By Amy Nguyen
Each of us on this planet has one precious life, and our work forms half of it. That’s what makes finding a dream job a quest.
However, many of us find it hard to articulate what our dream job is, let alone find it. We are often overshadowed by false, commonly held beliefs.
In order to be able to conquer that quest, we first must disprove these common myths.
A dream job remains constant throughout our lives.
For many, a dream job actually keeps evolving for three main reasons.
First, throughout our lives, our personal experience expands, and we have more exposure to different fields and people. Our perspectives and interests change accordingly, and so does our notion of a dream job. As a child, one may have wished to be an astronaut. However, growing up in an era when technology became universal, he may want to be a coder.
Second, a dream job may disappear as its components change. We may love our job dearly, but when there is a change in leadership, people and culture, we may wish to find another pond.
Third, as technology is changing at a rapid speed, the actual world of work is also broadened. There are jobs out there today that have never existed before. Roles in app development, social media management or driverless car engineering were not around 10 years ago. In fact, according to the World Economic Forum, “65% of children entering primary school today will ultimately end up working in completely new job types.”
Finding a dream job is a journey that involves experiments. Even if we don’t stumble onto our ideal job right away, we are always at least one step closer to it. Any experience is never a waste. It still helps us discover who we are and aren’t. It also helps us harness certain skills and traits.
A dream job is just one profession.
Some of us are in a job where we could never imagine doing anything else, whether it’s a specialist role or a job that allows us to ignite every aspect of our many talents, such as an entrepreneur or a musical performer. Many of us, however, have many talents and passions that don’t fit one particular job. And that’s normal.
For example, let’s look at a few well-known, successful people. L. Frank Baum, the author of The Wonderful Wizard of Oz, was known as a writer, but he also bred poultry, worked in journalism and was involved in stage production to satisfy his other interests. Lewis Carroll, the author of Alice’s Adventures in Wonderland, was also a mathematical logic specialist, an accomplished photographer and a deacon. Leonardo da Vinci, popularly known as a painter, also practiced many other disciplines, including architecture, sculptures and engineering.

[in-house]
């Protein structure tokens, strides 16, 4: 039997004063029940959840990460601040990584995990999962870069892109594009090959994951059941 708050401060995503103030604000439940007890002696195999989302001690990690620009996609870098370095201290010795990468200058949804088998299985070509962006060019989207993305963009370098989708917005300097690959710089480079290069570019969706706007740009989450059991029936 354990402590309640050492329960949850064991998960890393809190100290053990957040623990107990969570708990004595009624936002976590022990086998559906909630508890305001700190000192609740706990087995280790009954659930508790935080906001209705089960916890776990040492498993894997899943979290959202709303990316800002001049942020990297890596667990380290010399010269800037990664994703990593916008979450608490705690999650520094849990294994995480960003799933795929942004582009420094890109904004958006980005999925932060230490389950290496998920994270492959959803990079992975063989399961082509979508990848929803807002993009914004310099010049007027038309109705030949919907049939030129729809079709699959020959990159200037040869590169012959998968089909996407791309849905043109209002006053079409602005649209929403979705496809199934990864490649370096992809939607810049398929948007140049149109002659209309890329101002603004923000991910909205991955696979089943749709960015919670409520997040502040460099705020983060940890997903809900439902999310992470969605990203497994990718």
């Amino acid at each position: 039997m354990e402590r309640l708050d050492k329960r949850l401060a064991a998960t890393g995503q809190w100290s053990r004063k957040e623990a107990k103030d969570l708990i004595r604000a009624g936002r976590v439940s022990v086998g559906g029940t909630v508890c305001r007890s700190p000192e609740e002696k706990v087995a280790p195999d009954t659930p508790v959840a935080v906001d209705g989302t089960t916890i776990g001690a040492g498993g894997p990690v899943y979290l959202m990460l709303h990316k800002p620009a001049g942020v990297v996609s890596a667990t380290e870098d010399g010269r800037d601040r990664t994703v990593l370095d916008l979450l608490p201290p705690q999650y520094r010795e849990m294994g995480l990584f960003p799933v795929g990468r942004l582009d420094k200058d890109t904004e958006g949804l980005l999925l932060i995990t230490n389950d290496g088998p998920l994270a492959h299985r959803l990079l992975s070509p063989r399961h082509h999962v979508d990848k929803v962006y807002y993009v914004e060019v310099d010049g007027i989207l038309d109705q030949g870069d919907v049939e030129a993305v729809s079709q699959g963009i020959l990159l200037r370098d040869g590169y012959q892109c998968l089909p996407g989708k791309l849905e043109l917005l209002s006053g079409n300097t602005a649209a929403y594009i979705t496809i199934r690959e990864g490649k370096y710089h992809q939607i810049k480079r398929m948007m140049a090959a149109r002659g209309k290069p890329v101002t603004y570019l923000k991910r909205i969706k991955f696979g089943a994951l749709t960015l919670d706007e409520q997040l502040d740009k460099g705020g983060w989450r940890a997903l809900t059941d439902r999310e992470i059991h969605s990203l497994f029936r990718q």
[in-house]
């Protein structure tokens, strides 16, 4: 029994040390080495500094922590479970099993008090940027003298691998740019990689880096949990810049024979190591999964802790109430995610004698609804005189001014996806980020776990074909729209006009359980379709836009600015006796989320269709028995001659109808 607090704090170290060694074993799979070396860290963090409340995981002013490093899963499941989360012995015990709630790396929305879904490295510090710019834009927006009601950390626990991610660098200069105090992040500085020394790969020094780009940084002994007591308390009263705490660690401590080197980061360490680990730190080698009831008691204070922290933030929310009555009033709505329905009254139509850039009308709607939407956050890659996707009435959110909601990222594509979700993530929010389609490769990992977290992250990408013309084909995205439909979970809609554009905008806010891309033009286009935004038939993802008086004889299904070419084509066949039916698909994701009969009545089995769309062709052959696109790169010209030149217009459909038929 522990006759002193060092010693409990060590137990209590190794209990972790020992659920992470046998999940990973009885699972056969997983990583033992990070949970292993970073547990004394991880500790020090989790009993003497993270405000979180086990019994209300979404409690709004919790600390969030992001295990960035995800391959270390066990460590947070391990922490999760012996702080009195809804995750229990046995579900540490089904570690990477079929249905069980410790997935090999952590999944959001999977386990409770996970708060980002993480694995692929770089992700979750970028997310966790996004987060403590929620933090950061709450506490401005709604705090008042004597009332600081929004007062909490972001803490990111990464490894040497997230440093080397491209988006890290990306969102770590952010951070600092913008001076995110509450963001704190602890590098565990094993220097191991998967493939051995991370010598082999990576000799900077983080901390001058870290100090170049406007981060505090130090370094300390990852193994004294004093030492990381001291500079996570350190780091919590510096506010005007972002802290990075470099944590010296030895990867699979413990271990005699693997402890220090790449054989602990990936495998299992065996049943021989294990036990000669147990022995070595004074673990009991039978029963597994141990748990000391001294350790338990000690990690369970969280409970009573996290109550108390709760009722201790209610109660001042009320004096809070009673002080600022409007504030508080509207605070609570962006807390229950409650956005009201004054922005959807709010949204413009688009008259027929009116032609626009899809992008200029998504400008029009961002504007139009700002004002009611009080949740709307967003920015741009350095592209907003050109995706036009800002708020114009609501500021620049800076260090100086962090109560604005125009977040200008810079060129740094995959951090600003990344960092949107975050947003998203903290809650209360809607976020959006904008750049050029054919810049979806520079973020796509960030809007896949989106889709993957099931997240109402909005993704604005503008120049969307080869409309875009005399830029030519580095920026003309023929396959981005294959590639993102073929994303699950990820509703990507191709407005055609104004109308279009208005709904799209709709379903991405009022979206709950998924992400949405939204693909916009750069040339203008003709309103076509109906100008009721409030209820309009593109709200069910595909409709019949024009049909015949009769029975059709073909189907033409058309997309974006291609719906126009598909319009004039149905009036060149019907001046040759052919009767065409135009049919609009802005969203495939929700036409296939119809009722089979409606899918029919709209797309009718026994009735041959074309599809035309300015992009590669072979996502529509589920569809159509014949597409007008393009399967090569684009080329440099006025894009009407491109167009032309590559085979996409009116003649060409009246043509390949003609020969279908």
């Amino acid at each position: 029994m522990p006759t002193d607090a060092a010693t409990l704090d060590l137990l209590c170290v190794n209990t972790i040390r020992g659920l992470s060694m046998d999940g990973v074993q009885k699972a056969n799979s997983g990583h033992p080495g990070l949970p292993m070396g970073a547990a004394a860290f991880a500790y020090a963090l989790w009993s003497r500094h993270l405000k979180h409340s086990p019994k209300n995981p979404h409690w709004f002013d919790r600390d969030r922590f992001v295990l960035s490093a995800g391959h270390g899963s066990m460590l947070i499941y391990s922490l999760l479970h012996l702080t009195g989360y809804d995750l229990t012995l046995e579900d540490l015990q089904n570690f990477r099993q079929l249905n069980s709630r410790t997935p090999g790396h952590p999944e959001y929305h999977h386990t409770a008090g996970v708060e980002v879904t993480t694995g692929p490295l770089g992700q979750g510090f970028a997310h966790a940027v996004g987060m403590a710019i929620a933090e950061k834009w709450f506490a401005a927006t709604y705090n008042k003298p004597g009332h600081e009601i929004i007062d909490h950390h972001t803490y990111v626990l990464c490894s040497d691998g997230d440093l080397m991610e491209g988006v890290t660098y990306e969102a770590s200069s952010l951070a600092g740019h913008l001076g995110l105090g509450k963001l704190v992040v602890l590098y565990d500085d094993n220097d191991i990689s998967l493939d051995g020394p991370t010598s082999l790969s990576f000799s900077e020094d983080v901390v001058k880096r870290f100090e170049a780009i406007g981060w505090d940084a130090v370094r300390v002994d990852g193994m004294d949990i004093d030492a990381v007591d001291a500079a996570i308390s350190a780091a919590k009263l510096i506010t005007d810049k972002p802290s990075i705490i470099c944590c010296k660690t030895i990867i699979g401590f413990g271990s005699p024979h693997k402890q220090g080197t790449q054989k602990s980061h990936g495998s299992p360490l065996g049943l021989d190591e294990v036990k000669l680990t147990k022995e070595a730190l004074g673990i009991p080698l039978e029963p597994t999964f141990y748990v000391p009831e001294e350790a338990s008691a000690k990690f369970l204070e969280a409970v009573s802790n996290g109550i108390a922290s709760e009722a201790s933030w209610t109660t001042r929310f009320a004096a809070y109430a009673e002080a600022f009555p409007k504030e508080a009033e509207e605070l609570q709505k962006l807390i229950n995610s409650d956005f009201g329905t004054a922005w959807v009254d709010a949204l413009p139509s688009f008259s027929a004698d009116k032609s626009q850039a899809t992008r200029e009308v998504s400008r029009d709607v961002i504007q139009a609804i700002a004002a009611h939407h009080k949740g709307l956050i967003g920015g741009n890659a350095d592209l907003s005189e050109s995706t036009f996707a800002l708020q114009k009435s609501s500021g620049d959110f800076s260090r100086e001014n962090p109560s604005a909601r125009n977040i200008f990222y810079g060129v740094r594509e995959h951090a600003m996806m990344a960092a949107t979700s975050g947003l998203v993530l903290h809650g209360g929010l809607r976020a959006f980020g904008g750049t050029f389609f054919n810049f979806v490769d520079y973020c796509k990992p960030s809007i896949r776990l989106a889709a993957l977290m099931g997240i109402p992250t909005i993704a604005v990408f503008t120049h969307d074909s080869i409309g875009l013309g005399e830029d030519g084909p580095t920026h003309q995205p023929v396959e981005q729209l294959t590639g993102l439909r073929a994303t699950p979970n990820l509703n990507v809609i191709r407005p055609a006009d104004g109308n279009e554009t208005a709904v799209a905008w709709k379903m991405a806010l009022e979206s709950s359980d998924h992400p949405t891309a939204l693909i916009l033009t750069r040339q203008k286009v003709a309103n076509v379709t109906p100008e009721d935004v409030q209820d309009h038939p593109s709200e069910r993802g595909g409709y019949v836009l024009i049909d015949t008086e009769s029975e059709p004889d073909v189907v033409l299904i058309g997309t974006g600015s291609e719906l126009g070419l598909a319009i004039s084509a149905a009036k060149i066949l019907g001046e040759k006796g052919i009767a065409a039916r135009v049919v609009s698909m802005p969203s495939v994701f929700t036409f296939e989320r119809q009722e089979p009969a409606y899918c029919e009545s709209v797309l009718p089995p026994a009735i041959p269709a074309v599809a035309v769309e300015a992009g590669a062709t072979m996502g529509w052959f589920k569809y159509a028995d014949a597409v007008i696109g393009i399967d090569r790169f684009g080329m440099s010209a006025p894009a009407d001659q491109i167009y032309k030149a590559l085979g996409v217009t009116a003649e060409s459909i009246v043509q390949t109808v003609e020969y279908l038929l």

A dream job can be more like a portfolio with our unique gifts at its core. If you have multiple avenues to choose from, you could either have a few part-time careers so you could tap into all talents or you could find a job you’re talented at that pays the bills while working on a side hustle or a volunteer project that utilizes the other talents.
A dream job is a perfect one.
From the outside looking in, the job of someone you admire and want to trade your own with seems to be perfect. You may dream of writing best-selling books and having your work made into box-office hits, having fans all over the world and rubbing shoulders with many celebrities. Or you may idolize a successful entrepreneur who does what she loves, where she wants, with whom she likes, all while serving a great cause close to her heart.
However, too often, we let others’ accomplishments outshine their struggles and what they had to go through in order to achieve that success. A celebrated writer may have had to painfully shred their manuscript time and again, rewrite after rewrite, after facing dozens of rejections from agents to the point they nearly quit. A successful entrepreneur may have once had to adjust their lifestyle drastically due to unstable income and made sacrifices like choosing their company over their partner and working long hours.
The fact is any job requires trade-offs and struggles, and it’s just a matter of what our threshold is based on our values and priorities in any certain stage of our life. It’s all about whether the cause we serve, the vision we wish to create and the goal we set are magnetic enough to pull us forward.
A dream job does exist if we also learn to love the struggles it brings. The best way to find a dream job is to have a strong self-awareness about who we are and what we really want, then using that to narrow down a few career options. Clearly understand exactly what a job entails, test drive it, finalize one or two and get going. With a structured process, if you don’t get it right away, you are at least one step closer and better prepared for your dream job.
Originally published at ellevatenetwork.com
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